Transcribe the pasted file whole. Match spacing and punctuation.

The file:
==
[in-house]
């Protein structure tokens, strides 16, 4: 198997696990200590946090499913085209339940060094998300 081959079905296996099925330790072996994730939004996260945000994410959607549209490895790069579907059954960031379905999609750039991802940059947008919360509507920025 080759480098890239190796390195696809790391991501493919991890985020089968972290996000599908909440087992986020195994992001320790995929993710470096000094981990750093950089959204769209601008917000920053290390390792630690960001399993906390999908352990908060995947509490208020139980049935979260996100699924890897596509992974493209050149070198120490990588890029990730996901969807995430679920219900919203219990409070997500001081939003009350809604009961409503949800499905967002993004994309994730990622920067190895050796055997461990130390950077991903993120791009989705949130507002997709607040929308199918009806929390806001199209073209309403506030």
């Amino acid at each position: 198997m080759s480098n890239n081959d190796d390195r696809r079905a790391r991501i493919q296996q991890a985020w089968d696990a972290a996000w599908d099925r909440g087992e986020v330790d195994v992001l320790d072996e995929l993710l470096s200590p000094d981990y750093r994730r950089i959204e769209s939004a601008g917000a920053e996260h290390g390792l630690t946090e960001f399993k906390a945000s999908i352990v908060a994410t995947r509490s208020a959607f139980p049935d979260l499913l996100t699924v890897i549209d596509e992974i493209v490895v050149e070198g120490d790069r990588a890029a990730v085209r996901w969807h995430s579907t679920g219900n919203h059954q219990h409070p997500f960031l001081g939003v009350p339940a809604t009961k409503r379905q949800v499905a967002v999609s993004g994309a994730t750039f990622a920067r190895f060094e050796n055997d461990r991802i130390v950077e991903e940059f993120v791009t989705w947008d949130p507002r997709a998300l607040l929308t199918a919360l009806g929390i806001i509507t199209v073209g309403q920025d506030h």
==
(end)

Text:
[in-house]
């Protein structure tokens, strides 16, 4: 198997696990200590946090499913085209339940060094998300 081959079905296996099925330790072996994730939004996260945000994410959607549209490895790069579907059954960031379905999609750039991802940059947008919360509507920025 080759480098890239190796390195696809790391991501493919991890985020089968972290996000599908909440087992986020195994992001320790995929993710470096000094981990750093950089959204769209601008917000920053290390390792630690960001399993906390999908352990908060995947509490208020139980049935979260996100699924890897596509992974493209050149070198120490990588890029990730996901969807995430679920219900919203219990409070997500001081939003009350809604009961409503949800499905967002993004994309994730990622920067190895050796055997461990130390950077991903993120791009989705949130507002997709607040929308199918009806929390806001199209073209309403506030």
């Amino acid at each position: 198997m080759s480098n890239n081959d190796d390195r696809r079905a790391r991501i493919q296996q991890a985020w089968d696990a972290a996000w599908d099925r909440g087992e986020v330790d195994v992001l320790d072996e995929l993710l470096s200590p000094d981990y750093r994730r950089i959204e769209s939004a601008g917000a920053e996260h290390g390792l630690t946090e960001f399993k906390a945000s999908i352990v908060a994410t995947r509490s208020a959607f139980p049935d979260l499913l996100t699924v890897i549209d596509e992974i493209v490895v050149e070198g120490d790069r990588a890029a990730v085209r996901w969807h995430s579907t679920g219900n919203h059954q219990h409070p997500f960031l001081g939003v009350p339940a809604t009961k409503r379905q949800v499905a967002v999609s993004g994309a994730t750039f990622a920067r190895f060094e050796n055997d461990r991802i130390v950077e991903e940059f993120v791009t989705w947008d949130p507002r997709a998300l607040l929308t199918a919360l009806g929390i806001i509507t199209v073209g309403q920025d506030h």